U.S. Ambassador to Sierra Leone urges protection of Sierra Leone’s oceans and marine ecosystems


Sierra Leone Telegraph: 9 June 2021:

Sierra Leone’s oceans and marine ecosystems have recently become a focus of intense media attention, following widespread national and international reports of a $55 million secret deal between the governments of Sierra Leone and China, involving an alleged sale of hundreds of acres of coastal lands by the Bio-led government to a Chinese company, for the construction of a fish meal factory which environmentalists say could seriously damage the country’s ecosystem and local economy.

The government of Sierra Leone has denied the allegation but failed to publish documents regarding the deal, despite freedom of information requests and protests by the media and rights groups.

Yesterday, United States Ambassador to Sierra Leone – David Reimer, speaking in a video celebrating June 8, World Ocean Day, called for the protection of Sierra Leone’s marine natural resources, after touring ecologically sensitive coastal areas around the Banana Islands with local environmental advocate Joseph Rahall, director of Green Scenery.

“A healthy, productive and resilient ocean which provides sustainable marine resources is important for economic growth and prosperity, food security, health and well-being,” stated Ambassador Reimer in the video, released by the U.S. Embassy.

“The United States works with partners around the globe to protect the ocean and combat illegal, unreported and unregulated fishing. These incredibly rich marine ecosystems must be preserved not only to protect today’s lives and livelihoods, but for future generations of Sierra Leoneans,” Reimer said.

The coastal marine ecosystems provide numerous benefits to Sierra Leone. The nation’s waters are home to large fishing grounds for shrimp, tuna, snapper, mackerel, lobster, and crab.

Numerous Sierra Leoneans rely on these fish stocks for their livelihoods, and to feed their families. Fish supplies nearly 80% of the animal protein in the diets of Sierra Leoneans, according to the United Nations Food and Agriculture Organization. (Photo: Ambassador Reimer).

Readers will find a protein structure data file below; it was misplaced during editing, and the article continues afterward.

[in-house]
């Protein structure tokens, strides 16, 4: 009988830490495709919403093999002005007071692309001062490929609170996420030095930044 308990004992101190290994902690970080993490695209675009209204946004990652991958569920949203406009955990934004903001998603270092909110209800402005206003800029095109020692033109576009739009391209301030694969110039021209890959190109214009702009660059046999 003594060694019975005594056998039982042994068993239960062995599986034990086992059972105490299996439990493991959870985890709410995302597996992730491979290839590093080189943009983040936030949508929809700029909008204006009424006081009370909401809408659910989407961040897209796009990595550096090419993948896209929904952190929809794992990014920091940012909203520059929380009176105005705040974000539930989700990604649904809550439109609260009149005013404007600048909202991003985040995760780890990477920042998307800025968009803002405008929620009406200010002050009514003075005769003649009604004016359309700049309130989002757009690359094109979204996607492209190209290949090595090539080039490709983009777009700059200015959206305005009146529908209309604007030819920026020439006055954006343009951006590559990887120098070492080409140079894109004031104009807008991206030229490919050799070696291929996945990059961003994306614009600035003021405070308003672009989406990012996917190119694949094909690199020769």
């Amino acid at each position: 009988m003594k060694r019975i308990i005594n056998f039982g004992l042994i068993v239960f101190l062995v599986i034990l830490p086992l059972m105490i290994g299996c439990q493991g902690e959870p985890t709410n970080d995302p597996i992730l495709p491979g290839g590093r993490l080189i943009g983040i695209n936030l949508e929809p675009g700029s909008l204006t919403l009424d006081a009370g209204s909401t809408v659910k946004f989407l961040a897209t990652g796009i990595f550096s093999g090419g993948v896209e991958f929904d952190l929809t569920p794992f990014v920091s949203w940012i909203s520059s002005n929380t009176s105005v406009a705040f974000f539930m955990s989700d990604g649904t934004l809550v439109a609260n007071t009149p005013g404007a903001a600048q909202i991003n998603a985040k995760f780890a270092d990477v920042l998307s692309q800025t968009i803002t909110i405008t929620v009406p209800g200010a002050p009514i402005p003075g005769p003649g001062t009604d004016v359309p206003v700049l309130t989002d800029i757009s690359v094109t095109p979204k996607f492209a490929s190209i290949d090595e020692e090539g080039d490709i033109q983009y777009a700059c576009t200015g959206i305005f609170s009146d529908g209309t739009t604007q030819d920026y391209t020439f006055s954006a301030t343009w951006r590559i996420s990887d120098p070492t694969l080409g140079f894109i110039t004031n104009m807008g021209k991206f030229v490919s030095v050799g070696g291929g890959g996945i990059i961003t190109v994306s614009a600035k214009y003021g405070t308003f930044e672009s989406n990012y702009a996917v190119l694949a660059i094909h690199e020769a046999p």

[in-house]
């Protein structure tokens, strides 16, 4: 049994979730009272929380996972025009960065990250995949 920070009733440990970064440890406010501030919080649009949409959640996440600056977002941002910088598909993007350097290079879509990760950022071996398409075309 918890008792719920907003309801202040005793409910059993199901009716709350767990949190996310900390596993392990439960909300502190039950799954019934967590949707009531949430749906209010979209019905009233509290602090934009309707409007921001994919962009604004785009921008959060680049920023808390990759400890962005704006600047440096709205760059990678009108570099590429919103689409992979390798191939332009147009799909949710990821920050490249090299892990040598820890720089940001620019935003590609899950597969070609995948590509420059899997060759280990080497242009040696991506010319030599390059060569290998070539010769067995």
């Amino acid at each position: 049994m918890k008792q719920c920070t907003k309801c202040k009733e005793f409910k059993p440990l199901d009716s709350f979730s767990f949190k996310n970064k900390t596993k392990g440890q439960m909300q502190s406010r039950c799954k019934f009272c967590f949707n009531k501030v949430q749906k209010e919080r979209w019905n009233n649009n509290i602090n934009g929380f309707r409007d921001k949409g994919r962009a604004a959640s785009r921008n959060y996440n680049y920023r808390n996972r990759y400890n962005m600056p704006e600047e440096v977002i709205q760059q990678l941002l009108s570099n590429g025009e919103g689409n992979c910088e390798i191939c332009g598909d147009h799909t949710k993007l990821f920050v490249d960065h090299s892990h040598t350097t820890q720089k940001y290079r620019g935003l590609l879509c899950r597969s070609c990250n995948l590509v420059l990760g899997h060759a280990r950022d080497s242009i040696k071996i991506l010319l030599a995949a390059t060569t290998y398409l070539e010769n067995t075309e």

“In the case of illegal fishing, trawlers will come very close, inside the EEZ Zone, the prohibited zone, and they can fish – especially where countries do not have the capacity to monitor like ours,” noted Mr. Rahall.

“And these trawlers will come very close and enter and compete with artisanal fishermen…. Often, because the catches are taken by the trawlers very close, the fishermen have to risk again their own lives to go further into the sea to make a living,” Rahall said.

The natural beauty of Sierra Leone’s beaches, and the diverse wildlife observed in coastal environments, are also critical to the developing tourism industry.

The estuaries and mangroves are home to unique birds and aquatic mammals including the endangered African manatee.  Coral reefs provide habitat for a diversity of wildlife popular with divers.

Several species of whales pass through Sierra Leone’s waters during their annual migration.  These natural treasures have potential to attract millions of dollars of tourism to the country.

“The U.S. Embassy in Freetown provides essential training to Maritime Wing personnel as they protect Sierra Leone’s oceans and territorial fishing grounds,” noted Ambassador Reimer.

“Through USAID, we have supported climate adaptation and mangrove restoration in coastal communities.  We are proud to stand with Sierra Leone to preserve these critical natural resources,” Reimer said.

The World Ocean Day video can be viewed on the U.S. Embassy’s Facebook page: https://www.facebook.com/sierraleone.usembassy/.